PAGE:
Where am I on my spiritual journey? I’m not sure. It’s hard to say where I am without saying where I’ve been, so I’ll speak a little about the inception of Holy Cross parish (serving Carolina Beach). Lord knows that was a huge journey in and with the Spirit. What moved me to “yes”? I would like to say the Holy Spirit, but in all honesty, I don’t know. I thought about it all that day and into the night. So, yes, I prayed about it. My prayer was, “Lord, if this is the right thing to do, help us make it happen. The idea was interesting, I’ll admit, but also bigger than life. I had certainly never been involved in anything of this magnitude, and I didn’t know anyone else who had. So it pretty much came down to, “Lord, with you behind us we can do anything!”
Being moved into action was a sign to me. I do not remember the “mi-nute” particulars now, but this is how it began: My husband, Carl, Fred Hammond and I were going to St. Paul’s. I happened to be meeting with Beverley Hill and Jim Warren (then St. Paul members also). I told them Fred had communicated with me that morning, and said there was an empty church down the road a bit, and let’s buy it and start a new church on this end of the county. We discussed possibilities – mainly things like amount of hard work, lack of resources, next steps, etc., etc. Jim was all for it, Beverley brought up the expenses. Well, soon after that we were meeting in Jim’s home – Carl, Fred, Jim andMarie Warren, John Carter, John and Claudia Bennett [all from St. Paul’s], and Paula Studebaker. (Paula was a member of St. Andrews at the time.) Then Fred had the idea we should meet with The Rev. Dr. Dick Warner, if he was willing, to discuss the possibility of forming a new church and what all it would involve. We (Fred, Carl, the Warrens, and I) met at Henry’s restaurant one afternoon for lunch, and he went through some of what we needed to do. The first thing was to pray a lot for guidance. Second was to inform the Bishop of our intent, contact the Lower Cape Fear Deanery, which we did. Dick agreed to shepherd us along the way on this new journey (thank God Fred had the foresight to include Dick in these early stages). So, in answer to my prayers, the Lord was putting people in our path who needed to be there to help us. Dick Warner, the Rev. Steve Teague (Deanery), for beginners, and the Rev. Canon Matt Stockard from the diocese.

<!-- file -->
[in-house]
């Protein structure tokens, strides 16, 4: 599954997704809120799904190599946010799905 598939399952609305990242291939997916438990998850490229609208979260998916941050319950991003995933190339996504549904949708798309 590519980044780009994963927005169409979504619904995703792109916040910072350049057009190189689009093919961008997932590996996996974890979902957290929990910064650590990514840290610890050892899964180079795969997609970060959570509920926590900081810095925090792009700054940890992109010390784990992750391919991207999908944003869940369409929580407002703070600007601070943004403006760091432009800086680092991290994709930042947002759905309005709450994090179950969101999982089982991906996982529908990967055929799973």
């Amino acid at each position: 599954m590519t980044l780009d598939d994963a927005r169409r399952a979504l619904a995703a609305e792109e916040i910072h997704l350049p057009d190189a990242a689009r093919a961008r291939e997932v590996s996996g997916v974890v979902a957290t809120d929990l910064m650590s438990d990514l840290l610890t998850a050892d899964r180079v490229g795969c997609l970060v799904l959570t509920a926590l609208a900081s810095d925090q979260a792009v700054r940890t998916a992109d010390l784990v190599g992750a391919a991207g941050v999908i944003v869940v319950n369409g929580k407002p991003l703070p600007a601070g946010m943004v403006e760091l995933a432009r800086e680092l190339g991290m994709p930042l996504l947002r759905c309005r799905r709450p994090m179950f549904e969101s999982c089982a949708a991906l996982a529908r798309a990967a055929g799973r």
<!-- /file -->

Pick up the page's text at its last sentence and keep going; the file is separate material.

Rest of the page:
We faced so many obstacles. Prayer played a lot into my faith along this new path. Everyday there was something going on, it seemed. It is amazing I wasn’t fired! Luckily my boss at the time was very active in his church, so he was understanding of my “cause” and was a good listener, along with being very lenient about my sporadic absences to take care of matters that came up or attend meetings during the day such as meeting with the Rev. CanonMatt Stockard, or going to the Deanery to “plead our case”. The Deanery at the time had a representative from St. James who informed us that in the seventies their parish had attempted to assist in forming a church at Carolina Beach, and it flopped. Plus, there were already numerous Episcopal Churches in New Hanover County, and why did we need another one? He was very negative to our cause. But here again, we did not let this burst our spirit and kept on plugging away. My feelings were, always, that forming this church was the right thing to do, and God would be with us in our struggles. (If you have an Apocrypha, read Sirach 2:1-6 or look for it in the church library.)